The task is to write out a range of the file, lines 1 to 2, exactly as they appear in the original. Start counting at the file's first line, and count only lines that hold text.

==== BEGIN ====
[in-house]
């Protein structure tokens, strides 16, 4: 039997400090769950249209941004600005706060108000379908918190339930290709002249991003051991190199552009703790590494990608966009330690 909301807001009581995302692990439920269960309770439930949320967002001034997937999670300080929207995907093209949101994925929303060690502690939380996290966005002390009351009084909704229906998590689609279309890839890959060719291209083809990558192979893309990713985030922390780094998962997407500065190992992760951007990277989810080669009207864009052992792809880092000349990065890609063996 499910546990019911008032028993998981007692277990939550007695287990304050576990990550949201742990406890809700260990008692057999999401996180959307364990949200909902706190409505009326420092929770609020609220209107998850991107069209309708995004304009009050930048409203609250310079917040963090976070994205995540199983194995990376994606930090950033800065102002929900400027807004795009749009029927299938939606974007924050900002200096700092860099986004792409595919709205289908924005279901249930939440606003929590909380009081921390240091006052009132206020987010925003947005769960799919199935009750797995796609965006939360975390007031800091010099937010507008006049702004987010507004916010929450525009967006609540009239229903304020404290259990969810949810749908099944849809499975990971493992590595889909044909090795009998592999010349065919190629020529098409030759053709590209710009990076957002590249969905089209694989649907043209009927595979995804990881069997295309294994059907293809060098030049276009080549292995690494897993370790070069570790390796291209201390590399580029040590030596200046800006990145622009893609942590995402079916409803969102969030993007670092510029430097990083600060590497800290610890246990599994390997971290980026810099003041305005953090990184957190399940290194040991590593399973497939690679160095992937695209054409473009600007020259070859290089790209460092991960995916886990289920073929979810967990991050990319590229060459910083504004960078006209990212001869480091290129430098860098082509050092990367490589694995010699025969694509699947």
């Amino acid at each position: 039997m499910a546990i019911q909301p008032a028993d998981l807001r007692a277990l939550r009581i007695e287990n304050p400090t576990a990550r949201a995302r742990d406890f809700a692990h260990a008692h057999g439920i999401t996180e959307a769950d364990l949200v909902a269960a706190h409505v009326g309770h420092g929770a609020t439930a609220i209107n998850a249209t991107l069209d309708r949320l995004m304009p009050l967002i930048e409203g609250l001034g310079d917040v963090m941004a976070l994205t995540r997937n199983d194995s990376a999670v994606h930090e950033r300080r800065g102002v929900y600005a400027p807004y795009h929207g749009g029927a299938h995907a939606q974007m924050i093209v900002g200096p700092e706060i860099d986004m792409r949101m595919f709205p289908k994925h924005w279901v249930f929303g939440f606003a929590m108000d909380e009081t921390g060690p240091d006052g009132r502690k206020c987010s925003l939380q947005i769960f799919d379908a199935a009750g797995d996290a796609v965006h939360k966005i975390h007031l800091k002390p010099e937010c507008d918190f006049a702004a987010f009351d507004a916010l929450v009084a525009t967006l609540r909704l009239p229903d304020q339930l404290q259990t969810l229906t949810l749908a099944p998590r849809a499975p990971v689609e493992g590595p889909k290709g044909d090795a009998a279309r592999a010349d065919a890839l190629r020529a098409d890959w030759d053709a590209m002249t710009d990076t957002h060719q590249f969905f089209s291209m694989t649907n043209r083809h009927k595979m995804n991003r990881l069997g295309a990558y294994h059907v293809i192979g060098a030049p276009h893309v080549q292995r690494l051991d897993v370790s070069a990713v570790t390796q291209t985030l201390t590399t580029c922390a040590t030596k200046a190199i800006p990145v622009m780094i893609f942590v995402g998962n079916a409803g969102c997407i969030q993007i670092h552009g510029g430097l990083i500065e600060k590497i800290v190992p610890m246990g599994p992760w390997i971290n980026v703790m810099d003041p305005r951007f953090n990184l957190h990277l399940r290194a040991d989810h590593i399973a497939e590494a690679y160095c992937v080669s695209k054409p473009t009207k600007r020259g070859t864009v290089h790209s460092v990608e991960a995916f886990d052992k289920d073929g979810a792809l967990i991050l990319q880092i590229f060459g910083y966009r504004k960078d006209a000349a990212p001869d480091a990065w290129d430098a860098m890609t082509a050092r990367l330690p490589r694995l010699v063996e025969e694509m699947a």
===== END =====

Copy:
[in-house]
């Protein structure tokens, strides 16, 4: 039997400090769950249209941004600005706060108000379908918190339930290709002249991003051991190199552009703790590494990608966009330690 909301807001009581995302692990439920269960309770439930949320967002001034997937999670300080929207995907093209949101994925929303060690502690939380996290966005002390009351009084909704229906998590689609279309890839890959060719291209083809990558192979893309990713985030922390780094998962997407500065190992992760951007990277989810080669009207864009052992792809880092000349990065890609063996 499910546990019911008032028993998981007692277990939550007695287990304050576990990550949201742990406890809700260990008692057999999401996180959307364990949200909902706190409505009326420092929770609020609220209107998850991107069209309708995004304009009050930048409203609250310079917040963090976070994205995540199983194995990376994606930090950033800065102002929900400027807004795009749009029927299938939606974007924050900002200096700092860099986004792409595919709205289908924005279901249930939440606003929590909380009081921390240091006052009132206020987010925003947005769960799919199935009750797995796609965006939360975390007031800091010099937010507008006049702004987010507004916010929450525009967006609540009239229903304020404290259990969810949810749908099944849809499975990971493992590595889909044909090795009998592999010349065919190629020529098409030759053709590209710009990076957002590249969905089209694989649907043209009927595979995804990881069997295309294994059907293809060098030049276009080549292995690494897993370790070069570790390796291209201390590399580029040590030596200046800006990145622009893609942590995402079916409803969102969030993007670092510029430097990083600060590497800290610890246990599994390997971290980026810099003041305005953090990184957190399940290194040991590593399973497939690679160095992937695209054409473009600007020259070859290089790209460092991960995916886990289920073929979810967990991050990319590229060459910083504004960078006209990212001869480091290129430098860098082509050092990367490589694995010699025969694509699947």